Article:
Saturday, April 26, 2014

Kong: King of Skull Island by Joe DeVito with Brad Strickland and John Michlig (2004)

Cover blurb

In 1932, American showman Carl Denham returned from a mysterious, hidden island with a priceless treasure – a treasure not of gold or jewels, but the island’s barbaric god, a monstrous anthropoid bearing the name of “Kong.” The savage giant escaped and wrecked havoc through the concrete jungle of Manhattan, but within hours of the beast’s death plummet from the peak of the Empire State Building, his body - and Carl Denham - disappeared. Twenty-five years later, the son of Carl Denham makes a shocking discovery that leads him to the site of his father’s greatest adventure and to answers that will unlock the secrets surrounding nature’s greatest miracle… and history’s greatest mystery.

Authorized by the estate of King Kong’s creator, Merian C. Cooper, Kong: King of Skull Island is a lavishly illustrated novel that acts as both prequel and sequel to the classic novel King Kong. Created by the acclaimed illustrator Joe DeVito and co-written by DeVito and top fantasy and science fiction author Brad Strickland (with John Michlig), Kong: King of Skull Island remains true to the classic Kong legend while illuminating new discoveries that will deepen the original story. Introduction by special-effects master Ray Harryhausen (The Seventh Voyage of Sinbad).

My thoughts

Kong: King of Skull Island is a sequel to the classic 1933 film King Kong that pretends that the official sequel, Son of Kong, never happened. After the events of the movie, Carl Denham, the showman who brought Kong to New York, disappears along with the body of the giant ape. Fast forward to 1957, when his son, paleontologist Vincent Denham, finds his father’s map showing the hidden location of Kong’s home, Skull Island.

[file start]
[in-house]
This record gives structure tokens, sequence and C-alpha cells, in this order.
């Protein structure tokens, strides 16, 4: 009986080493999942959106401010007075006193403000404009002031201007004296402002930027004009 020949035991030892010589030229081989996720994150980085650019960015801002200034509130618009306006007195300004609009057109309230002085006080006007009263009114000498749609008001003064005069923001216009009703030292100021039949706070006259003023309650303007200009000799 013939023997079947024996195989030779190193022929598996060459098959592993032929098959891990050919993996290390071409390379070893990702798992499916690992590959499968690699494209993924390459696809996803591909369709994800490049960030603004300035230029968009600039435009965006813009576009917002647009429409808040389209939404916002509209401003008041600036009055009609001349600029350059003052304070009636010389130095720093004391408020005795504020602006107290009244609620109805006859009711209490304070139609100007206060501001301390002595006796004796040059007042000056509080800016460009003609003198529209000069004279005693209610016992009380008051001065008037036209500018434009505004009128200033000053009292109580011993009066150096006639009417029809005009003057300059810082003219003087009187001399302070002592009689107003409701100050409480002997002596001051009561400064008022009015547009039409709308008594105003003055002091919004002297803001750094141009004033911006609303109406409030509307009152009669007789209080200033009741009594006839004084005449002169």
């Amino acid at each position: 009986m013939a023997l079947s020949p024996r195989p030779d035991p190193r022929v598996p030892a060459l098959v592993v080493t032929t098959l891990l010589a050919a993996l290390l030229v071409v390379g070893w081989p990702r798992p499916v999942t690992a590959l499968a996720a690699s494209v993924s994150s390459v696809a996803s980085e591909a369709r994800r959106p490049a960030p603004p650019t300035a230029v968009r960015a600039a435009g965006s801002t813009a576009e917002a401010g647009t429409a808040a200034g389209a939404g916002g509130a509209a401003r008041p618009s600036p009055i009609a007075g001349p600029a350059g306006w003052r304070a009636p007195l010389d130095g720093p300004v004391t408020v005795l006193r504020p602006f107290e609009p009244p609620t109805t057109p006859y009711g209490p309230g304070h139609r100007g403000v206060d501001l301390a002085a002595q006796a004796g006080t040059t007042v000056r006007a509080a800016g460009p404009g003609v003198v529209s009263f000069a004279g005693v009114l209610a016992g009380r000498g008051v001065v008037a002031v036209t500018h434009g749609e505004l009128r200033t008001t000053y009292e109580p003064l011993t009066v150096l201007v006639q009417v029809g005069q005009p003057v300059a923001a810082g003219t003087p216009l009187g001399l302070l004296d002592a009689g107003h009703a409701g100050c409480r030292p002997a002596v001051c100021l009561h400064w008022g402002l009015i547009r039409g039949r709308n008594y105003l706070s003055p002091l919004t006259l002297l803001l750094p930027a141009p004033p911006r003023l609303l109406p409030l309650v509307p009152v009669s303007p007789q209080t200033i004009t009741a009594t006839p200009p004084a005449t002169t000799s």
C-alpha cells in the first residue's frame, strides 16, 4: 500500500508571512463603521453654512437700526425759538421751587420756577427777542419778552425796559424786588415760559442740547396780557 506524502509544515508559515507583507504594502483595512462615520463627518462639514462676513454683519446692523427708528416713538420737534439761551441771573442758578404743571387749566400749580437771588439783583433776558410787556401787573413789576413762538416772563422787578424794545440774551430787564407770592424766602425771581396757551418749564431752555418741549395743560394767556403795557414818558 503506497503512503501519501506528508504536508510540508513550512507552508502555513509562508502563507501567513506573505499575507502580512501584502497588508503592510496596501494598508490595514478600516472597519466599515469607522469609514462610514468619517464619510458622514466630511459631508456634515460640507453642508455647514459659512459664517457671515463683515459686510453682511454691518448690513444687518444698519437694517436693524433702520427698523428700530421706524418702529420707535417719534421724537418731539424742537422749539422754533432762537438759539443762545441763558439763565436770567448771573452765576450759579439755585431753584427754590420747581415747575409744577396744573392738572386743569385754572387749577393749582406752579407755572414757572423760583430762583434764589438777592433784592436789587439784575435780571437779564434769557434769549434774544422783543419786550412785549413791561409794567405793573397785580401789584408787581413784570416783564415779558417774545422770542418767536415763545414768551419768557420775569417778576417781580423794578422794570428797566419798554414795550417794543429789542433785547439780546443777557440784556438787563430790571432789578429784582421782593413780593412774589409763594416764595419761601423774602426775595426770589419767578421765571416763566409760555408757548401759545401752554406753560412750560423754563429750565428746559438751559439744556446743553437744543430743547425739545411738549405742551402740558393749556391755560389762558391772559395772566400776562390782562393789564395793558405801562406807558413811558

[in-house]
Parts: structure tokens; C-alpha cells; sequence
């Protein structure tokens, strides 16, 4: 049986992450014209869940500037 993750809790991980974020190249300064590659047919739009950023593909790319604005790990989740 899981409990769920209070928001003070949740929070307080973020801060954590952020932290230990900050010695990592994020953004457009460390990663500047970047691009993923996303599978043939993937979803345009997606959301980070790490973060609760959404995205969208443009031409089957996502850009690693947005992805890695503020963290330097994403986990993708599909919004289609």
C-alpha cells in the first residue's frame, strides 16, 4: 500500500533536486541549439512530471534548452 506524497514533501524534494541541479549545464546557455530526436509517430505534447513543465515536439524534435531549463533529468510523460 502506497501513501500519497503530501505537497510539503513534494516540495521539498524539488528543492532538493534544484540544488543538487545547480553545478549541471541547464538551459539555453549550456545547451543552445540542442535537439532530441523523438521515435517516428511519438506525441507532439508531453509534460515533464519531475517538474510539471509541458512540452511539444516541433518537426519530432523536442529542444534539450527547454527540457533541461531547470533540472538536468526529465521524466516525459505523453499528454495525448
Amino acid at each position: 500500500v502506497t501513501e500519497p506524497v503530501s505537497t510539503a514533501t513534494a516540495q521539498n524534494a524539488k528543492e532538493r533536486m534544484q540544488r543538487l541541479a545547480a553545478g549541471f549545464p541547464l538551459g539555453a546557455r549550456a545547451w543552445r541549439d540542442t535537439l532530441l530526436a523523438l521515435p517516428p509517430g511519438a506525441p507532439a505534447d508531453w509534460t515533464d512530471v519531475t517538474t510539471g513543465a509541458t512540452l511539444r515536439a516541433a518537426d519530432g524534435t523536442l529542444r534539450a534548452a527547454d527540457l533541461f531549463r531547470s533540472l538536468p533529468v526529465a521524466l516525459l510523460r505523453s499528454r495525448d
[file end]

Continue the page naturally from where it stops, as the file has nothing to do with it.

Denham recruits an elderly Jack Driscoll – the hero of the first film – to take him to the island. Once there, Denham is injured while making his way to shore and ends up in the care of an elderly native woman known as the Storyteller. She lives up to her name by telling Denham a story about a native princess, the tribe’s first encounter with white people, a cult that worships an evil beast god named Gaw, and young giant gorilla who would one day be known as Kong…

Kong: King of Skull Island is part-novella, part illustrated coffee table book. DeVito provides the background story and illustrations while Strickland and Michlig flesh out the text. The art is a mix of black-and-white drawings and full-color paintings. I preferred former to the latter, as most paintings appeared hazy and washed-out, like looking at a scene through a greasy lens. That’s not an indictment of DeVito’s artistic skill, which is considerable. It’s more a reflection of my own taste in art than any failings of the artist.

As for the text, it’s serviceable. The movie was a non-stop thrill ride, and Kong: King of Skull Island has plenty of action scenes for adventure lovers. But the book also delivers some heavy-handed messages about cultural relations and – strangely – religion while trying to explain away many of the mysteries of the setting: Why did the natives build a giant wall? Where did Kong come from? And why do the islanders make sacrifices to the giant ape? The authors’ skills are not up to telling anything more than a simple action tale, so when they try to get profound, it comes off as awkward and forced. They would have been better off if they had stuck to the film’s pulp adventure tone.

Kong: King of Skull Island is probably not worth tracking down unless you’re a big fan of the original movie. I give the book’s creators credit for trying to expand the film’s universe, but at the same time feel like they missed the point: King Kong was about mystery and adventure, not self-reflection and religious mysticism. The book is a better sequel than Son of Kong, but still lacking when compared to the source material.

  • The book was released as an iPad app a couple years ago by the company Copyright 1957. Some samples of the app can be viewed on the company’s YouTube feed. (I haven’t seen the app, so I can’t say how it compares to the book.)
  • The production company Spirit Pictures announced in 2009 it was making a CGI movie based on the book. There has been little news since then, except for a false rumor last year that horror director Neil Marshall was helming the project.
  • Joe DeVito is an illustrator and sculptor. Samples of his work can be seen on his official website,
  • Brad Strickland has penned more than 60 novels, mostly science fiction and fantasy, according to his Wikipedia page.

No comments: